Wednesday, August 7, 2019

Fictional Reportage

Most people are familiar with the non-fiction writing style known as creative non-fiction. It has also been referred to as the new journalism or literary non-fiction. The idea is fairly simple: non-fiction in which many techniques more commonly associated with fiction are utilized. Scenes are reconstructed using dialogue, characters are fleshed out, and themes are developed. The result is a much more emotional and engaging reading experience. People may disagree on what exactly qualifies as creative non-fiction, though one of the determining factors seems to be that the quality of writing is exceptional.

Creative Non-Fiction Classics

Some creative non-fiction classics are Hiroshima by John Hersey, In Cold Blood by Truman Capote and The Executioner's Song by Norman Mailer. Another lesser known but superbly written example of creative non-fiction is Arab and Jew: Wounded Spirits in a Promised Land by David K. Shipler. All of these examples focus on either war or crime, though those topics are certainly not the only ones which have yielded fantastic results in the right hands.

Hiroshima by John Hersey
Compared to creative non-fiction, writing which simply delivers the facts can be bland and unreadable. Of course, books dense with citations and few evocative descriptions of real-life characters or settings can be enjoyable and informative in their own way, but are usually not as appealing to the average reader as creative non-fiction.

Critics of the style exist. No doubt the word "creative" suggests embellishment to some people. I would argue that believability is at the core of all criticism of non-fiction writing. Every writer is susceptible to bias, editorializing and in extreme cases, brazenly misleading readers. Of course, some of the best creative non-fiction is completely absent any editorializing whatsoever and instead relies on the "camera as reporter" style of writing which many people believe is the closest thing to objectivity. And yet, critical thinkers will point out, accurately, that the details a writer chooses to focus on is a form of editorializing.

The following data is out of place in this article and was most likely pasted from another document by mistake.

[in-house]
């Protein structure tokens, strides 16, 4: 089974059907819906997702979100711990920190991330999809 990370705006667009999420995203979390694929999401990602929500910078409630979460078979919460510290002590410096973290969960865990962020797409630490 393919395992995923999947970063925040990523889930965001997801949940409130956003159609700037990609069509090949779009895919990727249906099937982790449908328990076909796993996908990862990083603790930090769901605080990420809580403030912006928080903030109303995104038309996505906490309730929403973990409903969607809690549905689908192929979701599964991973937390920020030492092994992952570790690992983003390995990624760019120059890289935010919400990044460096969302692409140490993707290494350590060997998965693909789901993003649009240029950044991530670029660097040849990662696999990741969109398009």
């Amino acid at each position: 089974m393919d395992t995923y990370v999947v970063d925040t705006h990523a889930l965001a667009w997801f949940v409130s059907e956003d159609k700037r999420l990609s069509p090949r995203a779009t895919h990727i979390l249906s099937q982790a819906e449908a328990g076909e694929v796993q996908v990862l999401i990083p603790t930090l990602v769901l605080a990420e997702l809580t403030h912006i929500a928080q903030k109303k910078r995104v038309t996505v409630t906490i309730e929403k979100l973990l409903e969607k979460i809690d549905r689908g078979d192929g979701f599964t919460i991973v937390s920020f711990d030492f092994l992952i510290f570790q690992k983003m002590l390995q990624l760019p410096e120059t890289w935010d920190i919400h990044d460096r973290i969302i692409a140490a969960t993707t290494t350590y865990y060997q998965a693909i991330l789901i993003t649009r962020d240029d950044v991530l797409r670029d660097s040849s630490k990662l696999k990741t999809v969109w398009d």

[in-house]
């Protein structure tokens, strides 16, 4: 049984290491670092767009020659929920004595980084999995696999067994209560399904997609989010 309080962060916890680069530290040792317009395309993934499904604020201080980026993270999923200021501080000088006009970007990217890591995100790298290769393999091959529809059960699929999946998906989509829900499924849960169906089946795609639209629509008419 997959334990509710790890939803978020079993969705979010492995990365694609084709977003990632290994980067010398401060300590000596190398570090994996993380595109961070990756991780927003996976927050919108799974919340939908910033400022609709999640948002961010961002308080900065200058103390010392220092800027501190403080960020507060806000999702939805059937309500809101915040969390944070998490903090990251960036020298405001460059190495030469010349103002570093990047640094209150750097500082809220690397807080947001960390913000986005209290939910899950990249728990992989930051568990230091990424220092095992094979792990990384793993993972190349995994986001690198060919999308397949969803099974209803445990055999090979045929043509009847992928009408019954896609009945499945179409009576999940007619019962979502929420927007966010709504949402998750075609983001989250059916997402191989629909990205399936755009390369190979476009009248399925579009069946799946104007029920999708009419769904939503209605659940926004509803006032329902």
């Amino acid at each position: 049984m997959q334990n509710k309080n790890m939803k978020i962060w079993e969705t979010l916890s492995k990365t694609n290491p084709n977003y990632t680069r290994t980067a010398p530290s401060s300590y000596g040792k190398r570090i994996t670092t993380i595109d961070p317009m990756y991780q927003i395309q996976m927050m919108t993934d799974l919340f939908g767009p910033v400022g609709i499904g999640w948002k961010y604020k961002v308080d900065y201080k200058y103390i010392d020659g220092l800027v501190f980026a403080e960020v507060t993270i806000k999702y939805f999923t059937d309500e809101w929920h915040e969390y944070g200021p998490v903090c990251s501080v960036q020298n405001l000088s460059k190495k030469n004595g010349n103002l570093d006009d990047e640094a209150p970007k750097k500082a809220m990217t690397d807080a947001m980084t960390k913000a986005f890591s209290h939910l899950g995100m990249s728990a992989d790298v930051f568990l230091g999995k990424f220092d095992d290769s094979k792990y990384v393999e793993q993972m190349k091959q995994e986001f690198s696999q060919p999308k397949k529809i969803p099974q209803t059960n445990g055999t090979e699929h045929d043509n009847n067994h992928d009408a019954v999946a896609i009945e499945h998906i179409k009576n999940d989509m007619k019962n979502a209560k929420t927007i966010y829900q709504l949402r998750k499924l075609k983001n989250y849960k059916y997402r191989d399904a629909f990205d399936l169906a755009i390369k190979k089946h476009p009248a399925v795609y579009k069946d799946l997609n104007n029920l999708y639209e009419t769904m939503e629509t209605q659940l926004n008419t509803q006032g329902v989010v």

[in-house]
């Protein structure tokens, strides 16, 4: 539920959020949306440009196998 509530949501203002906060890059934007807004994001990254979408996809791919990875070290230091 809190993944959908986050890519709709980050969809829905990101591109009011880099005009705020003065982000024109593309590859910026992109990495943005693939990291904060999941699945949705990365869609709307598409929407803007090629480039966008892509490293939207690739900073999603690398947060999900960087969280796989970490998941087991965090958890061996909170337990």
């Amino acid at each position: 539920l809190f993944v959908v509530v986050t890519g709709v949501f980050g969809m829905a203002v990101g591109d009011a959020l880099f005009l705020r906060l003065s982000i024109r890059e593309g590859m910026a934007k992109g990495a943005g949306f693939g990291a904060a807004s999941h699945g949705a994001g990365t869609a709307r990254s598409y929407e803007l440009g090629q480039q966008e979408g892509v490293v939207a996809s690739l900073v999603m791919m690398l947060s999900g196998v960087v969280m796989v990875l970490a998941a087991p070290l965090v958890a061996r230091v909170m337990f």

Fictional Reportage

The flip side of creative non-fiction is a writing style I call "fictional reportage." It is fiction that reads like non-fiction. Or, more accurately, fiction that reads like creative non-fiction. One example is Bomber, by Len Deighton. It's the story of a British bomber flying its last flight over Germany during the Second World War. It spans a period of 24 hours and includes time stamps for many of the chapters. The book still contains plenty of dialogue, but something in the moment by moment action and descriptions has the feel, at times, of well-written creative non-fiction.

Bangkok Filth by Ken Austin
Bangkok Filth also contains many stories that qualify as fictional reportage. Like most people who write fiction, I had previously written countless hundreds of thousands of words of non-fiction, including essays, political rants, travel writing and book reviews. Yet I found myself wanting to insert made-up passages into non-fiction pieces for no other reason than the desire to try something different. The results were mixed, but I always found the fictional reportage mindset made the writing easier than when I wrote more traditional fiction.

Do works of non-fiction that turn out to be largely fabricated qualify as fictional reportage (think A Million Little Pieces by James Frey)? I suppose they do, at least the fabricated sections. The point is, a certain writing style has to be maintained throughout the book. The author has consciously done something to give those made up a passages a certain feel he may not have brought to his other fiction writing. As mentioned, the question of authenticity has always plagued non-fiction writers, and some take more liberties than others. Of course, most fiction will inevitably contain some scenes cribbed from the writers' lives, though there is normally little outrage, even if easily recognizable characters are obviously real people plucked from the author's life.

So what exactly is the criteria for classifying writing as fictional reportage? Just as with creative non-fiction, the definition is subjective. It's more about degrees. For my own fictional reportage, detailed descriptions of places that exist in the real world interwoven with fictional characters and storylines are the most common features. Authorial asides, or passages that have that feel, may also show up in fictional reportage. Not surprisingly, sometimes fictional reportage will feature writing that employs turns of phrase or methods more common in newspaper reporting. But as with creative non-fiction, the determination about what qualifies as fictional reportage will often be up to the reader. Fictional reportage will hopefully hit readers differently than other fiction, and may even make them question whether what they are reading is factual or not.

I urge writers with a lot of non-fiction writing under their belts, but who want to try fiction, to consider consciously approaching their first fiction writing project with this frame of reference. You may find it easier to get the words flowing, and in the process you might embrace a writing style that works for both you and your readers.


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